But yeah, weight loss is not an achievement. I don’t like the compliments. Compliment me on trying to be healthier and taking care of myself.

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Ronnie March 15, 2012 at 12:36 pm

Just stumbled across this site. Love what I’ve seen so far, and I think this is excellent. I have been battling with my weight since I – well forever – even when in the world’s eye I still “looked good”, was thin. But, this article, to me was best illustrated in my oldest daughter. About 5 yrs. back my daughter, then around 19 or 20 became anorexic. She was never “fat” only more rounded than most of her peers. She got thinner and thinner. At first we didn’t realize what was going on, but she started to get scary thin & when she did – boy, did the COMPLIMENTS start flowing in for her. She looks so great, so wonderful….yada yada yada! She was always beautiful (no mommy prejudice here), but it sickened me to see how much praise and attention she got WHEN SHE WAS SLOWLY KILLING HERSELF. Now you can imagine the mind frame that gave her! She is doing much better, but she still struggles with this daily. Thank you for a place where truth is being upheld. Kudos! to you.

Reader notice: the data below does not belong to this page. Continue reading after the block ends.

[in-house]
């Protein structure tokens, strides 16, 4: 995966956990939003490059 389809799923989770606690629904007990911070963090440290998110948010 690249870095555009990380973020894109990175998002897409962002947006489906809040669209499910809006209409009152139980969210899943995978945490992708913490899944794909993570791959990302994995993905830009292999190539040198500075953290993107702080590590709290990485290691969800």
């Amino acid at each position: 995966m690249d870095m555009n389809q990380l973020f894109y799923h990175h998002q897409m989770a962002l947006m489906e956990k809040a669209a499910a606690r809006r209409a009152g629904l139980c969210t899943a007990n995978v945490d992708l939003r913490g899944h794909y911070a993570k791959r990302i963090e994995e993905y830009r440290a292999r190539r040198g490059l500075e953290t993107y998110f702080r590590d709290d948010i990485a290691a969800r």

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Mulberry March 6, 2012 at 8:05 pm

Part of it is just that you get so much more praise from losing weight than you can get from almost anything else you might do. To the point that, for anything else you might accomplish, it would get pooh-poohed if you happened to gain some weight at the same time as doing it.
Also, people relate to weight-loss, or the desire for it like they relate to almost nothing else. If you should manage to do it, it gives them hope that maybe they can do it, too.
I don’t find that weight loss gives me a high. In fact, I find people’s reactions to it disgusting.

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Bill Fabrey March 5, 2012 at 7:40 pm

Magnificent column, Golda! And your clipboard art illustrated your point so well.